Biological and environmental effects of Late Cretaceous benthic foraminiferal stable isotope compositions
Revue de Paleobiologie, 25, (2), .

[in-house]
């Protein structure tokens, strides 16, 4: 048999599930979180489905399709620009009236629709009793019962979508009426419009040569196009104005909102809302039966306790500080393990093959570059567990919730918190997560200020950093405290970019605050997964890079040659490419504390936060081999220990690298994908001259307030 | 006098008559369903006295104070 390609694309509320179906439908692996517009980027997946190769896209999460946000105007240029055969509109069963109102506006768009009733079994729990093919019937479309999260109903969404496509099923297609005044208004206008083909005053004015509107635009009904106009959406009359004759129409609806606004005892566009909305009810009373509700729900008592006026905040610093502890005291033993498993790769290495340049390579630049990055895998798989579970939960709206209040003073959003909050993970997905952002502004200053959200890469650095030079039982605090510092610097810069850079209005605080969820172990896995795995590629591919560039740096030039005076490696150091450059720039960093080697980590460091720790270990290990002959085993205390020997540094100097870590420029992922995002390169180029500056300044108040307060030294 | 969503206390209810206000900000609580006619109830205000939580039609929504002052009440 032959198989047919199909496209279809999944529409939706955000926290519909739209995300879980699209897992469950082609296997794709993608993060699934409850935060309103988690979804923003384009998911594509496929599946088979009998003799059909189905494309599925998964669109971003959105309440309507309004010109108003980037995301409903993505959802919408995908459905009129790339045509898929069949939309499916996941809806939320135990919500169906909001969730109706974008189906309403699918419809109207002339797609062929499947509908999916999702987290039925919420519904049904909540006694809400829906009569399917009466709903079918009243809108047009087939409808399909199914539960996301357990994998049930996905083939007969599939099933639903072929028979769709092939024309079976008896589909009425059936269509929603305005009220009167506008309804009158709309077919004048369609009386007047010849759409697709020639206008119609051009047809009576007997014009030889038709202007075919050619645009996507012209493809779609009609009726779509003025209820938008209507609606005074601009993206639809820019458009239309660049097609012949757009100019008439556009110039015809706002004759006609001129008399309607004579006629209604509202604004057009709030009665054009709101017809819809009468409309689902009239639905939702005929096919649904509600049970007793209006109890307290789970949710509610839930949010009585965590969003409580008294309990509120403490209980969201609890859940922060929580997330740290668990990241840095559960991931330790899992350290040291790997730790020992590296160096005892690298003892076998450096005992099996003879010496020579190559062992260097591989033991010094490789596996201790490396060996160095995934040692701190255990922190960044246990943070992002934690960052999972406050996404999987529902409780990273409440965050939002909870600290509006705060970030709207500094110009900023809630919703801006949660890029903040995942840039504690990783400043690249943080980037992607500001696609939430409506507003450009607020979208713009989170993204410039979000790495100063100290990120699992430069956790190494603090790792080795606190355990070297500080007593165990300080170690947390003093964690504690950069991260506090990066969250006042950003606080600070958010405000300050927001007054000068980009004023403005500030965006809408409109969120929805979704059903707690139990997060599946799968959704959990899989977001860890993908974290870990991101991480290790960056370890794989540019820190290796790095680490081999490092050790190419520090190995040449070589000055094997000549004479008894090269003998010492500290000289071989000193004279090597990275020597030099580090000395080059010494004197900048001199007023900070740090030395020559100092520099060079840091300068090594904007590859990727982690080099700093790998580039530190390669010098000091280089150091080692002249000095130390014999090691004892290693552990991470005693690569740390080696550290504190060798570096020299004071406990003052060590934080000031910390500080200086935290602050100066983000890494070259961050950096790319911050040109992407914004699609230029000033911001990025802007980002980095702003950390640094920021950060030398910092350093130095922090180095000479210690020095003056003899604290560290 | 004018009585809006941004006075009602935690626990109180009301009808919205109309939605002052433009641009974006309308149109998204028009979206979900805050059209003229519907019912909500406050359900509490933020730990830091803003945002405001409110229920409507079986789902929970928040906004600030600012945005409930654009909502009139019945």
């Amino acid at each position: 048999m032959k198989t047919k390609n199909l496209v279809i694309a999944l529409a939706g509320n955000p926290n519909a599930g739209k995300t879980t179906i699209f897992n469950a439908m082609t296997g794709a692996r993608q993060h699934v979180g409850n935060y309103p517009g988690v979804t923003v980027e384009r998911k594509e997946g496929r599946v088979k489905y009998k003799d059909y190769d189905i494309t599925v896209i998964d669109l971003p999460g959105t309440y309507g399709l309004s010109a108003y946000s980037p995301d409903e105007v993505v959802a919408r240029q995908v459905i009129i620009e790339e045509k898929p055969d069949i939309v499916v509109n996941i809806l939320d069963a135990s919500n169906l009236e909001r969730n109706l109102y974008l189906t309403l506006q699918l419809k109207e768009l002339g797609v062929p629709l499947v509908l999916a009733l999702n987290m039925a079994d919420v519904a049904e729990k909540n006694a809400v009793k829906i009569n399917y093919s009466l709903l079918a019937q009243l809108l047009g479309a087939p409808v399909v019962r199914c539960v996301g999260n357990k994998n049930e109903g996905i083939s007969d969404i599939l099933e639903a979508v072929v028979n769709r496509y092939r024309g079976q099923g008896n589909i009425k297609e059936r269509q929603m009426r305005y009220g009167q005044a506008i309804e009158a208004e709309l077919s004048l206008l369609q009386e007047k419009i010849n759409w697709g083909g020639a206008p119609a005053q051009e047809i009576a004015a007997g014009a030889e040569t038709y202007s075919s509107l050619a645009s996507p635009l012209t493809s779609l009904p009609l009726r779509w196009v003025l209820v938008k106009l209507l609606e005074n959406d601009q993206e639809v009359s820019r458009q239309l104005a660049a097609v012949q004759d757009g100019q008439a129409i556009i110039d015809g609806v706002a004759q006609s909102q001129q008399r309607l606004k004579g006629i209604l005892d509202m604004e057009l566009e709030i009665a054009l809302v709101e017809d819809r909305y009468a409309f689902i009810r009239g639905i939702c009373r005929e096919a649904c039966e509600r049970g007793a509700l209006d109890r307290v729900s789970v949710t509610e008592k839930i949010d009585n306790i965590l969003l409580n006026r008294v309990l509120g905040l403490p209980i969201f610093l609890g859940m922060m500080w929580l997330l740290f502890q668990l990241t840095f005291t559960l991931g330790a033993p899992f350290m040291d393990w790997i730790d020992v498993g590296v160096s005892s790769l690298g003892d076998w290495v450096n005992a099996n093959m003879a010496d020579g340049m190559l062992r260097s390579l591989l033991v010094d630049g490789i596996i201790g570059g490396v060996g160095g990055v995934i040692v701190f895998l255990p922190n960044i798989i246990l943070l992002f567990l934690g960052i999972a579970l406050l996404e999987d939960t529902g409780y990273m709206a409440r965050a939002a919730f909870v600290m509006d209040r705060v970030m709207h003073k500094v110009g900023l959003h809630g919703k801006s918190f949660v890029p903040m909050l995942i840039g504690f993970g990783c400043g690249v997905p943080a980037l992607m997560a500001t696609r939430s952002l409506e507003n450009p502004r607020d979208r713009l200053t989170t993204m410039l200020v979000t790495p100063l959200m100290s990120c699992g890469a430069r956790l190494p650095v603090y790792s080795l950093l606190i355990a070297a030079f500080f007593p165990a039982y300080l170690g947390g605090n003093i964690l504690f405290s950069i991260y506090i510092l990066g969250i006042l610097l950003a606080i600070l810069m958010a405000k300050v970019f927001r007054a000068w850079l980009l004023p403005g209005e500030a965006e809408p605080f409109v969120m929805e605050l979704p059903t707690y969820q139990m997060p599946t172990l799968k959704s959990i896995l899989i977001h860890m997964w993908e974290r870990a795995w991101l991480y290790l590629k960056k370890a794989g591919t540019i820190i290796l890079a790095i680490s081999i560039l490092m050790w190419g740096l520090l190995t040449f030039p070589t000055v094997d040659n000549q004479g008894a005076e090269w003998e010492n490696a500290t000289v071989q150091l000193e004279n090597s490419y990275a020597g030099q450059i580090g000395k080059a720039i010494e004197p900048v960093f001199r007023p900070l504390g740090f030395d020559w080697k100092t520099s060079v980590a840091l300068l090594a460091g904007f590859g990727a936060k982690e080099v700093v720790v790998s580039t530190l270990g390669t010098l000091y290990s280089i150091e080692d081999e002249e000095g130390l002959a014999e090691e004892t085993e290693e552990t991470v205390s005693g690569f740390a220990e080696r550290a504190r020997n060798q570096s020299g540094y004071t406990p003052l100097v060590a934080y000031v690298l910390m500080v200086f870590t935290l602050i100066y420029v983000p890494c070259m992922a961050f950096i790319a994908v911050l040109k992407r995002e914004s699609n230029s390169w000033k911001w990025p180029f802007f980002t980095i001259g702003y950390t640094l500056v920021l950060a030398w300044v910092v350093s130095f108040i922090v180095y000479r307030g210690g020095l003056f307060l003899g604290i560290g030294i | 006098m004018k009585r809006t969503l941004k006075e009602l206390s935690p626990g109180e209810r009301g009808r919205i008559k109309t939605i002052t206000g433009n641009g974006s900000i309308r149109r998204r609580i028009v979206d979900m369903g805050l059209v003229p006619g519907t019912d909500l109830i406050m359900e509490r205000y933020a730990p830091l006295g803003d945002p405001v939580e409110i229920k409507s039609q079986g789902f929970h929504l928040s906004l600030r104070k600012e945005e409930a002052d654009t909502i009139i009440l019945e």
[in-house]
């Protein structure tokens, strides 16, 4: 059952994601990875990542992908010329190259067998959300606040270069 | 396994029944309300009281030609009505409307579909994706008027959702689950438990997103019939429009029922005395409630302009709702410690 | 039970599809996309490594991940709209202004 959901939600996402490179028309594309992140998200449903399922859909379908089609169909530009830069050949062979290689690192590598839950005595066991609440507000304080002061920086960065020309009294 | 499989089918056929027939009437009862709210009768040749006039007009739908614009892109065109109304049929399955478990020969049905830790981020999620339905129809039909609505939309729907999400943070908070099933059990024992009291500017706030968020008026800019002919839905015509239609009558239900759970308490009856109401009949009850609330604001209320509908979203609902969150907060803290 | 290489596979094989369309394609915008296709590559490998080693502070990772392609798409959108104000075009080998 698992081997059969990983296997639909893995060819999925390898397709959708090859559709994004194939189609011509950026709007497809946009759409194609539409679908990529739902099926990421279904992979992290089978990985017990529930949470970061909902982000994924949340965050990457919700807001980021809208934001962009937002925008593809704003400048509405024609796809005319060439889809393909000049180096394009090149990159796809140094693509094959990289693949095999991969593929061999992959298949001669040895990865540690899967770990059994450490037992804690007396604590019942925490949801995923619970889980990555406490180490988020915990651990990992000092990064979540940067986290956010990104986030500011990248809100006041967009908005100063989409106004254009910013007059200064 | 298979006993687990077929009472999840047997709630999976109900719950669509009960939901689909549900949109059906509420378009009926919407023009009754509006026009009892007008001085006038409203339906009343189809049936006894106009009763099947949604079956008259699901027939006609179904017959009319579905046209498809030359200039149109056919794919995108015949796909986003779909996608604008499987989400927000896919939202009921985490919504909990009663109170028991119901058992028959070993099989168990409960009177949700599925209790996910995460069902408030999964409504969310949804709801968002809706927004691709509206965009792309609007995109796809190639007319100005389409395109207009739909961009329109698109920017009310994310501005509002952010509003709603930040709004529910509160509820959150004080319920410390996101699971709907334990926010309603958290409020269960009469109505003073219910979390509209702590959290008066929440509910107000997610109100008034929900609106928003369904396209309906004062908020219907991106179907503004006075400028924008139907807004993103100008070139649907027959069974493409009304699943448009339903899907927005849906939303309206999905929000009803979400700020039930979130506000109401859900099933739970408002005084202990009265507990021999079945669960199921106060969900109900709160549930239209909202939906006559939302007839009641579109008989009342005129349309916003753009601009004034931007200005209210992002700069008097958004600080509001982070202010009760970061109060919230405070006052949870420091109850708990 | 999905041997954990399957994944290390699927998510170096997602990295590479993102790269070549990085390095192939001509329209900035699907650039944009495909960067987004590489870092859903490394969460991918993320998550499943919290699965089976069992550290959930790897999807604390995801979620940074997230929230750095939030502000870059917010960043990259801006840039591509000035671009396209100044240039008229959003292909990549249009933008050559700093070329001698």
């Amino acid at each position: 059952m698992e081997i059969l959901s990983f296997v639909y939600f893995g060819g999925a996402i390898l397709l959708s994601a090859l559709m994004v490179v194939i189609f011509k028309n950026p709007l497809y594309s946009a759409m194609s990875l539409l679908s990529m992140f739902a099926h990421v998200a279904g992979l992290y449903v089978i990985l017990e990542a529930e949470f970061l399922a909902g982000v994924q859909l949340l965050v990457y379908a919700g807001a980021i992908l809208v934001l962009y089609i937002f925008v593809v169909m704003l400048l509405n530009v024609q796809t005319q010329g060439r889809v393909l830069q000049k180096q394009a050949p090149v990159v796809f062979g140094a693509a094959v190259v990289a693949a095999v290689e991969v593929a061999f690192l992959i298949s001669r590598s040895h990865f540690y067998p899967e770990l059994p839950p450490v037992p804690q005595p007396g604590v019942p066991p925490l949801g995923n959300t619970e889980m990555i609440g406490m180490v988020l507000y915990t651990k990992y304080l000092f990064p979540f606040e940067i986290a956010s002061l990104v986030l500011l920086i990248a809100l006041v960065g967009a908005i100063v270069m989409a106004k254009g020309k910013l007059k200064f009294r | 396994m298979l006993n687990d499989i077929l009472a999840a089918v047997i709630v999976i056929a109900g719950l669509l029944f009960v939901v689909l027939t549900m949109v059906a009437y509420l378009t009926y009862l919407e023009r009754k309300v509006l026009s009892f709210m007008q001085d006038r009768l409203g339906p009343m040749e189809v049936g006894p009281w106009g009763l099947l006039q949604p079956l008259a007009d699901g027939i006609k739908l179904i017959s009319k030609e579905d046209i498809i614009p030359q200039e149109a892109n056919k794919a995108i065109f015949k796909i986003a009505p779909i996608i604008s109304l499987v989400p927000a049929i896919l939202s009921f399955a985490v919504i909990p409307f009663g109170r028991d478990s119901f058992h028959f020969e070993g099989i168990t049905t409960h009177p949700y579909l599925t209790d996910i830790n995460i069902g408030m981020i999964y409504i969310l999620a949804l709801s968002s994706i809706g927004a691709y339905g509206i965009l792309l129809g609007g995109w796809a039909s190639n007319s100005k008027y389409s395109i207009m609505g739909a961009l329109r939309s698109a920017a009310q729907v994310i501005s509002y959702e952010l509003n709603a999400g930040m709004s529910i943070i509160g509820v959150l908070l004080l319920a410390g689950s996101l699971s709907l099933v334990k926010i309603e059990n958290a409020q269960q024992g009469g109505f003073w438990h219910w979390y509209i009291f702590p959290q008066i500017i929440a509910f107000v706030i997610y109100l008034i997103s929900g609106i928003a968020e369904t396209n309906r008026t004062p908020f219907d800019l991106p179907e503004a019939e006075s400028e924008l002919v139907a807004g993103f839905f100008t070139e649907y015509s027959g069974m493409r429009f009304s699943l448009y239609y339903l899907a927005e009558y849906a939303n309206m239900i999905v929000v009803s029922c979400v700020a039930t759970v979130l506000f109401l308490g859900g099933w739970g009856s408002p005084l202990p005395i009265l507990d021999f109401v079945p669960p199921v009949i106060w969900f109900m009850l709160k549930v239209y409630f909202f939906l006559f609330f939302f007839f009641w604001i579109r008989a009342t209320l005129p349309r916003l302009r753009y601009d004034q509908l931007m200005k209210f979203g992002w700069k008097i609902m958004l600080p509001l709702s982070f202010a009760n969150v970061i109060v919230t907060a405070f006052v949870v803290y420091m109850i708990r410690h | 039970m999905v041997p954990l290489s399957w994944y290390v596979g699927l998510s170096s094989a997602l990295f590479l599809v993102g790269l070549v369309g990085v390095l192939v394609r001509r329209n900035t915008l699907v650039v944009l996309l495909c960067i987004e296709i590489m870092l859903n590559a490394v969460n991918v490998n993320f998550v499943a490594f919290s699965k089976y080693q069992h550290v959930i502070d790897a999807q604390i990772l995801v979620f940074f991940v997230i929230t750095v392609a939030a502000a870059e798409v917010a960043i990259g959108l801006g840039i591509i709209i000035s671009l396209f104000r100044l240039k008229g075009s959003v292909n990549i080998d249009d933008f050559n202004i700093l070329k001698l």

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Stable isotope ratios of d18O and d13C measured on the calcite of foraminiferal tests are widely used as proxies to reconstruct the paleoceanographic conditions of the Cretaceous and the Cenozoic. In particular oxygen isotope ratios are one of the most important proxies to estimate paleotemperatures of marine sediments for the last 100 Ma (e.g., HUBER et al., 2002 ; LEA, 2003). Most of these applications, however, have been restricted to the Cenozoic since the availability of pristine benthic foraminiferal tests and knowledge of the ecological requirements of different species are generally limited for older time periods. Furthermore, the complexity of factors influencing the stable isotope composition of benthic foraminiferal tests (carbonate growth out of thermodynamic equilibrium, vital effects, pore water d13C gradients, and age and origin of the respective water mass ; e.g., WEFER & BERGER, 1991, MACKENSEN & BICKERT, 1999) demonstrates the necessity of studies on living specimens from ecosystems with well-known environmental parameters. For the fossil record, however, comparable information is still missing, since environmental studies on stable isotopes demand excellent preservation of foraminiferal tests. Nevertheless, stable isotope studies are commonly used to reconstruct the paleoceanographic and paleoclimatic evolution also for the Cretaceous. But until now, little information exists on the potential influence of microhabitat and vital effects on the stable isotope signal of Cretaceous benthic foraminifera. For this reason, different species of Late Cretaceous benthic foraminifera from ODP (Ocean Drilling Program) Hole 690C were investigated based on the pristine preservation of foraminiferal calcite (e.g., BARRERA & HUBER, 1990). Hole 690C was drilled during ODP Leg 113 in a water depth of 2914 m on the southwestern flank of Maud Rise in the eastern Weddell Sea, southern South Atlantic. Studied sediments are composed of calcareous chalks and oozes representing the uppermost Campanian and Maastrichtian (Shipboard Scientific Party, 1990). In total, nine samples that are decided to represent the best preserved benthic foraminiferal shells were selected for stable isotope analyses. These samples are located within a time interval with very stable environmental conditions to avoid an overprint of the original interspecific isotope signatures by strong environmental changes and isotope excursions. Sediment was disintegrated in distilled water and washed over a 63 µm mesh. Between 2 and 13 individuals of the biggest size-fraction possible were measured for stable isotopes, to make sure that the isotopic signatures of adult specimens were investigated. Stable isotopes were measured with a Finnigan MAT 251 mass spectrometer at the Leibniz-Labor (Kiel), coupled on-line to the Carbo-Kiel device I (external precision better than 0.07 ‰ and 0.04 ‰ for oxygen and carbon, respectively).
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